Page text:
Fifty years ago today, the first Eurovision Song Contest was held. Tonight, the amped-up American descendant of that contest, American Idol
, crowns its fifth winner.
The Eurovision Song Contest crowned its winner earlier this week when the Finnish rock band Lordi took the honor
with a song called "Hard Rock Hallelujah." Lordi
is probably the most unusual winner in the history of the contest. Unlike America's idols, who have to be amateurs or unsigned professionals, Lordi has had a couple of hit albums in Finland already. They're often compared to American acts like Kiss or Twisted Sister by elderly types like me, although a better metaphor for younger fans might be Korn or Insane Clown Posse.
I've never watched American Idol
, but it's one of those cultural phenomena that's impossible to avoid even if you don't care, so I've got some opinions about it. First, if the Idols are all very much alike, that should surprise nobody. American Idol
winners are the ultimate triumph of the mass market, and familiarity always trumps uniqueness in the mass marketplace. Not that there haven't been some variations on the theme: Kelly Clarkson was the generic white diva, Ruben Studdard the generic R&B lover man, Fantasia Barrino the generic black diva, Carrie Underwood the generic country diva. (The fact that I can remember those four names without having ever seen the show is evidence of its cultural reach.) Add in Clay Aiken, second-season runner-up, as generic country boy, and you've pretty much covered the universe of vanilla.
If anyone edgy ever auditions for the show, they don't make it to the end. A band like Lordi (whose website proclaims, "Bringing the balls back to rock and rock back to Eurovision") would cause Idol
's talent coordinators to run screaming from the room. Last season's runner-up, Bo Bice, apparently came the closest to real rock-and-roll credibility--Allmusic.com describes him as "a throwback to a time when cleaned-up hippies like Three Dog Night and the post-Al Kooper incarnation of Blood, Sweat & Tears dominated the charts, AM radio, and TV variety shows, acting the part of rockers to an audience that didn't quite like rock & roll." (So he didn't get all that close to credibility, really--but as close as an Idol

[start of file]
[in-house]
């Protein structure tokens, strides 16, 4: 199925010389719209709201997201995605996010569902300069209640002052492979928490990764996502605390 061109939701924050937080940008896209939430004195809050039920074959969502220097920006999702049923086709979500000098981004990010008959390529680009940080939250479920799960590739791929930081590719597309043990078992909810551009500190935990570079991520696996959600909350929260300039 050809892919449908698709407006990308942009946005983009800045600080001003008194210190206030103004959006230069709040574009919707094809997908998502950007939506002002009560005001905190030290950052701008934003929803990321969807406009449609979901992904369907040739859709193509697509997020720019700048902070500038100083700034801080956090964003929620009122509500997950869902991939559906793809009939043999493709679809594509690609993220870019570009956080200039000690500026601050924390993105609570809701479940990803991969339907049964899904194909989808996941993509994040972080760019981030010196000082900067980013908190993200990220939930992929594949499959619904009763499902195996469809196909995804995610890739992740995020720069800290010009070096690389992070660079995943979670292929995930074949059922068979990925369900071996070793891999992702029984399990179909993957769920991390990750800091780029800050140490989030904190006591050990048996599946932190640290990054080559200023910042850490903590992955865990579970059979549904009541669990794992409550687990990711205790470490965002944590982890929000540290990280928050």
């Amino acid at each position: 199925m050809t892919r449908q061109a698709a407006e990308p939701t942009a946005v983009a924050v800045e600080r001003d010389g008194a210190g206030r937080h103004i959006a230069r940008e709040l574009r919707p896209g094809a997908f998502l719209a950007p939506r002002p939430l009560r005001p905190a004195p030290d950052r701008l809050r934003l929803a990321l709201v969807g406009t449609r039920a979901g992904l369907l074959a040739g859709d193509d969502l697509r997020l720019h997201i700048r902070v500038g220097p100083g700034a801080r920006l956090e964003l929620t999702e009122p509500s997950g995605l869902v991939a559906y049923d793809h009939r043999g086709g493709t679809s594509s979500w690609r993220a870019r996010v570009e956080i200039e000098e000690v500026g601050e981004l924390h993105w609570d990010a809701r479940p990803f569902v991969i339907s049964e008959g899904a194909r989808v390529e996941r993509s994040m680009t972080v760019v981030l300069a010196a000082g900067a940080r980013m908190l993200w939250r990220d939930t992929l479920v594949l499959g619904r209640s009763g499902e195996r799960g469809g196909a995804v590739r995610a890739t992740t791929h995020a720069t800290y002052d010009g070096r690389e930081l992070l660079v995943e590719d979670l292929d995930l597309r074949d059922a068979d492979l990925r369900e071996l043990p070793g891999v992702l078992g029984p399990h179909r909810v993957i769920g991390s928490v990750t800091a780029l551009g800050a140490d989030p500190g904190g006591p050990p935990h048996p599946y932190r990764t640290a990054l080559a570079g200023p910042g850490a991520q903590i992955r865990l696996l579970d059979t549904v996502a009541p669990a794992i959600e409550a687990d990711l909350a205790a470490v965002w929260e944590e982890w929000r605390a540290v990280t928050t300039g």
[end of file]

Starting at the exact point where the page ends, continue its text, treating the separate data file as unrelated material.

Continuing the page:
contestant is permitted to get.) But the album
he turned out in the wake of his second-place finish contained nothing of the charm that had gotten him to the last round. It was--wait for it!--generic and bland.
I could go off on how rock and roll, which at its best is outsider music, is contrary to Idol
, which, despite its democratic aspects, represents the triumph of mass taste pre-shaped by music industry insiders. I could go off on how Idol
winners can't really be termed "artists," based on my premise
that art is supposed to show us and tell us things we can't see for ourselves. But I'd have a problem doing that, because of a little voice that starts scolding me whenever I do:
"Wait a minute. You have admitted to a fondness for bubblegum--and wasn't that stuff created by insiders, people like Jeff Barry and Ron Dante and Tony Burrows? How are Kelly and Justin and Ruben and Clay and Fantasia and Carrie and Bo and Taylor and Katherine any different from them? The Idol winners at least have to be judged before they become famous. At least they're real human beings. 'Bands' like the Archies and Edison Lighthouse and Brotherhood of Man were strictly studio creations. It wasn't like they were discovered by a talent scout at some Holiday Inn in Kansas singing songs about how bad Nixon was."
There's not a good answer to that little voice. If American Idol
contestants don't have artistic authenticity (as I define it), they've got something else that has been critical to pop music for most of the last 100 years: the ability to make money for somebody, some for themselves, but far more for other people.
So here's the way to approach American Idol
--as a money machine in the form of a diversion for millions of people who care passionately and who are entertained deeply (kinda like I am about bubblegum) and something that's not remotely intended to support high-falutin' expections involving art. (I hope someday to make an effective case for bubblegum as art, but it's not going to be today.) Also, given the current dynamics of pop music, the generic stars Idol
creates would be extruded from other sources if the show didn't exist, so its net addition to the spiraling vapidity of pop culture is zero. It's harmless. So if you'll be watching tonight, have fun. That's what it's there for.
(And if you'll be watching, click "Comments" and tell the class why. I'd really like to know.)